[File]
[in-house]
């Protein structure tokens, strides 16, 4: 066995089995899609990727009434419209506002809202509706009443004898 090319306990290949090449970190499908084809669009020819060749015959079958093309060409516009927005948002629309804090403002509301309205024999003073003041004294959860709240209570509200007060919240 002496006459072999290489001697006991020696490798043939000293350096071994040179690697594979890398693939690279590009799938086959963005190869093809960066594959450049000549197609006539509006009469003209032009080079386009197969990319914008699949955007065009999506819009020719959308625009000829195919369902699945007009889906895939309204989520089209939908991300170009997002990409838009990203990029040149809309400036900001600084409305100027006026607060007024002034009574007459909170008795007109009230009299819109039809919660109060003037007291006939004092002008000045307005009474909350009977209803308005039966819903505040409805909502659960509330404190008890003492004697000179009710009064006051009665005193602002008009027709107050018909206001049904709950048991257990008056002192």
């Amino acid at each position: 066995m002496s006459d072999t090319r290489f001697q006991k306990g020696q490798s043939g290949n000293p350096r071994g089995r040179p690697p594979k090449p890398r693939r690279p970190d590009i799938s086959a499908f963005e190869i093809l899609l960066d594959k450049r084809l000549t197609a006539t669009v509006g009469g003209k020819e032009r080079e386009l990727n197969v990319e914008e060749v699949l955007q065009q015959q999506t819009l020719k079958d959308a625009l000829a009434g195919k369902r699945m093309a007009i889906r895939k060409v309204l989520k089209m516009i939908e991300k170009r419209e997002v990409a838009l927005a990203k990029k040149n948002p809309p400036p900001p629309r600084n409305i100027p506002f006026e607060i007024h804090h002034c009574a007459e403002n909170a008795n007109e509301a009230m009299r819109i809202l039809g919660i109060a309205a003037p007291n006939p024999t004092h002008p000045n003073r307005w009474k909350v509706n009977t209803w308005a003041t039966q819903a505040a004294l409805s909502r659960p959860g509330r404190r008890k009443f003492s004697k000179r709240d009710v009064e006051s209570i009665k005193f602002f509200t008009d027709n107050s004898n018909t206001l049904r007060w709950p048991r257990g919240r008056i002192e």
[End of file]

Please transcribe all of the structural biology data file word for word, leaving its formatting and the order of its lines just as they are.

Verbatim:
[in-house]
């Protein structure tokens, strides 16, 4: 066995089995899609990727009434419209506002809202509706009443004898 090319306990290949090449970190499908084809669009020819060749015959079958093309060409516009927005948002629309804090403002509301309205024999003073003041004294959860709240209570509200007060919240 002496006459072999290489001697006991020696490798043939000293350096071994040179690697594979890398693939690279590009799938086959963005190869093809960066594959450049000549197609006539509006009469003209032009080079386009197969990319914008699949955007065009999506819009020719959308625009000829195919369902699945007009889906895939309204989520089209939908991300170009997002990409838009990203990029040149809309400036900001600084409305100027006026607060007024002034009574007459909170008795007109009230009299819109039809919660109060003037007291006939004092002008000045307005009474909350009977209803308005039966819903505040409805909502659960509330404190008890003492004697000179009710009064006051009665005193602002008009027709107050018909206001049904709950048991257990008056002192």
């Amino acid at each position: 066995m002496s006459d072999t090319r290489f001697q006991k306990g020696q490798s043939g290949n000293p350096r071994g089995r040179p690697p594979k090449p890398r693939r690279p970190d590009i799938s086959a499908f963005e190869i093809l899609l960066d594959k450049r084809l000549t197609a006539t669009v509006g009469g003209k020819e032009r080079e386009l990727n197969v990319e914008e060749v699949l955007q065009q015959q999506t819009l020719k079958d959308a625009l000829a009434g195919k369902r699945m093309a007009i889906r895939k060409v309204l989520k089209m516009i939908e991300k170009r419209e997002v990409a838009l927005a990203k990029k040149n948002p809309p400036p900001p629309r600084n409305i100027p506002f006026e607060i007024h804090h002034c009574a007459e403002n909170a008795n007109e509301a009230m009299r819109i809202l039809g919660i109060a309205a003037p007291n006939p024999t004092h002008p000045n003073r307005w009474k909350v509706n009977t209803w308005a003041t039966q819903a505040a004294l409805s909502r659960p959860g509330r404190r008890k009443f003492s004697k000179r709240d009710v009064e006051s209570i009665k005193f602002f509200t008009d027709n107050s004898n018909t206001l049904r007060w709950p048991r257990g919240r008056i002192e």